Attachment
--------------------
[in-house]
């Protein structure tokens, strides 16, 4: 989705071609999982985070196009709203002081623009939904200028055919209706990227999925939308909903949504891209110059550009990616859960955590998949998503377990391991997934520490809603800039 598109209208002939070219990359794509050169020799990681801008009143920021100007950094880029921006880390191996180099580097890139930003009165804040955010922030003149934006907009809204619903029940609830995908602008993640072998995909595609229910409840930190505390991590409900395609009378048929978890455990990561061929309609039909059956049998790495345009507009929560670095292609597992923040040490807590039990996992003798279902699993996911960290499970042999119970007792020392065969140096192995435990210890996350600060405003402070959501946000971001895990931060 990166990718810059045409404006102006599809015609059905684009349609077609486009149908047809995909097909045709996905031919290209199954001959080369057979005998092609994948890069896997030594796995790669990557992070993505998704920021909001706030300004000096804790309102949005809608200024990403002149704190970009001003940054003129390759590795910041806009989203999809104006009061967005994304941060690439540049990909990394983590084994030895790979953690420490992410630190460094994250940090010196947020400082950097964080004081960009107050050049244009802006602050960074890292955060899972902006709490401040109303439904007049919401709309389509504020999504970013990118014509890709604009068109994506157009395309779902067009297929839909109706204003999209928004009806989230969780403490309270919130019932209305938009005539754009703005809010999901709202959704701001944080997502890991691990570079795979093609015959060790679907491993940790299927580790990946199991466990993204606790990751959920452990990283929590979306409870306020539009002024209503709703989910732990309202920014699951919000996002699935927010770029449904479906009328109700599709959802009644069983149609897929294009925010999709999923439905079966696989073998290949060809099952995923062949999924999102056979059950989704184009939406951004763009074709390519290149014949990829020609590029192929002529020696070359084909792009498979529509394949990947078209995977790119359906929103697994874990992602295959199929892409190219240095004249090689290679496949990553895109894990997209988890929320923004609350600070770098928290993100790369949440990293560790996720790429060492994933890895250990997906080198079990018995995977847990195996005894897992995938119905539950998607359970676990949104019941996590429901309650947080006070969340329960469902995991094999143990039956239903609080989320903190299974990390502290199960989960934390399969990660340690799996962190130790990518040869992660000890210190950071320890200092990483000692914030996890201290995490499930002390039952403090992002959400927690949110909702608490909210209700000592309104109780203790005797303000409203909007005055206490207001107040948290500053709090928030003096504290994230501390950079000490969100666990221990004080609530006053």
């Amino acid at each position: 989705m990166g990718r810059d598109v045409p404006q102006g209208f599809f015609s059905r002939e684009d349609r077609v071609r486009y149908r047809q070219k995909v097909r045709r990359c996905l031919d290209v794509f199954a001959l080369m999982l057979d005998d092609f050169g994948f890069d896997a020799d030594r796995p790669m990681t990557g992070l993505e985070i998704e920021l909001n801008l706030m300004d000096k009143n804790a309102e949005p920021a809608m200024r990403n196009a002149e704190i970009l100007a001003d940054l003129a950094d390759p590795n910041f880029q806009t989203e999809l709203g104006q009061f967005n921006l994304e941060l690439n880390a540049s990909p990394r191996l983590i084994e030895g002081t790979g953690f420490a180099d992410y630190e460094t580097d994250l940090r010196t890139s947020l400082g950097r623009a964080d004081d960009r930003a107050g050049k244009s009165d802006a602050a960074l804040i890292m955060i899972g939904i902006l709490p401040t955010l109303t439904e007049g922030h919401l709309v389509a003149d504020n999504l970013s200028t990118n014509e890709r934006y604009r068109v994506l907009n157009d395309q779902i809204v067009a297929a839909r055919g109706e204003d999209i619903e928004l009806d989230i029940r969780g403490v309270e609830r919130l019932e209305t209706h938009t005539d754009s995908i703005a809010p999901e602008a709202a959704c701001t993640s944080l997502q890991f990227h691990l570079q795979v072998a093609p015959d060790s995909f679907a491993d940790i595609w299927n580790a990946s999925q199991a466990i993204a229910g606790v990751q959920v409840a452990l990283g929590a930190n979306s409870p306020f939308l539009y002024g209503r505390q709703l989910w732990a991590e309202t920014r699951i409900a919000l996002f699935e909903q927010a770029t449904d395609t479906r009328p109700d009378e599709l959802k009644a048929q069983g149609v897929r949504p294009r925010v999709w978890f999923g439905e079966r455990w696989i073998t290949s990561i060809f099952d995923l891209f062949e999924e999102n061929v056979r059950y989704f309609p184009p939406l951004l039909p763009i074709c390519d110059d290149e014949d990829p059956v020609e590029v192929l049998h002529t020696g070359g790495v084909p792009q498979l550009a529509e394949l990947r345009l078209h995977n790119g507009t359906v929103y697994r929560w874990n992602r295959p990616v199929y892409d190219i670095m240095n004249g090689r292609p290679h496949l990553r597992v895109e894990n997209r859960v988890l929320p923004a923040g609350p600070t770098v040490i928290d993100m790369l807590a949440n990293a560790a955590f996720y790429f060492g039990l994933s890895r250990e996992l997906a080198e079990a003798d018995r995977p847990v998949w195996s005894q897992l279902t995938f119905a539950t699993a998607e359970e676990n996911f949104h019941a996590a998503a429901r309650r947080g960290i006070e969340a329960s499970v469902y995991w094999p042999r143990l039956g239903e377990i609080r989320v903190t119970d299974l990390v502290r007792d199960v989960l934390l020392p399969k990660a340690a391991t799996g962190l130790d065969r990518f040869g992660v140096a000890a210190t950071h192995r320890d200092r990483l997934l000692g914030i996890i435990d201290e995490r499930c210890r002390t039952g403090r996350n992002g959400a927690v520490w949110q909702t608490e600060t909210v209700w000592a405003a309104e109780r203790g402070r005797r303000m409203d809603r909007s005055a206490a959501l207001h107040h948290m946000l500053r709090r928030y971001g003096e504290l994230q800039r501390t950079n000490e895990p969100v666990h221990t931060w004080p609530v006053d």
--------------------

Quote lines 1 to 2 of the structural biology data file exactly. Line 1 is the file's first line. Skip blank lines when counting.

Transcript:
[in-house]
């Protein structure tokens, strides 16, 4: 989705071609999982985070196009709203002081623009939904200028055919209706990227999925939308909903949504891209110059550009990616859960955590998949998503377990391991997934520490809603800039 598109209208002939070219990359794509050169020799990681801008009143920021100007950094880029921006880390191996180099580097890139930003009165804040955010922030003149934006907009809204619903029940609830995908602008993640072998995909595609229910409840930190505390991590409900395609009378048929978890455990990561061929309609039909059956049998790495345009507009929560670095292609597992923040040490807590039990996992003798279902699993996911960290499970042999119970007792020392065969140096192995435990210890996350600060405003402070959501946000971001895990931060 990166990718810059045409404006102006599809015609059905684009349609077609486009149908047809995909097909045709996905031919290209199954001959080369057979005998092609994948890069896997030594796995790669990557992070993505998704920021909001706030300004000096804790309102949005809608200024990403002149704190970009001003940054003129390759590795910041806009989203999809104006009061967005994304941060690439540049990909990394983590084994030895790979953690420490992410630190460094994250940090010196947020400082950097964080004081960009107050050049244009802006602050960074890292955060899972902006709490401040109303439904007049919401709309389509504020999504970013990118014509890709604009068109994506157009395309779902067009297929839909109706204003999209928004009806989230969780403490309270919130019932209305938009005539754009703005809010999901709202959704701001944080997502890991691990570079795979093609015959060790679907491993940790299927580790990946199991466990993204606790990751959920452990990283929590979306409870306020539009002024209503709703989910732990309202920014699951919000996002699935927010770029449904479906009328109700599709959802009644069983149609897929294009925010999709999923439905079966696989073998290949060809099952995923062949999924999102056979059950989704184009939406951004763009074709390519290149014949990829020609590029192929002529020696070359084909792009498979529509394949990947078209995977790119359906929103697994874990992602295959199929892409190219240095004249090689290679496949990553895109894990997209988890929320923004609350600070770098928290993100790369949440990293560790996720790429060492994933890895250990997906080198079990018995995977847990195996005894897992995938119905539950998607359970676990949104019941996590429901309650947080006070969340329960469902995991094999143990039956239903609080989320903190299974990390502290199960989960934390399969990660340690799996962190130790990518040869992660000890210190950071320890200092990483000692914030996890201290995490499930002390039952403090992002959400927690949110909702608490909210209700000592309104109780203790005797303000409203909007005055206490207001107040948290500053709090928030003096504290994230501390950079000490969100666990221990004080609530006053």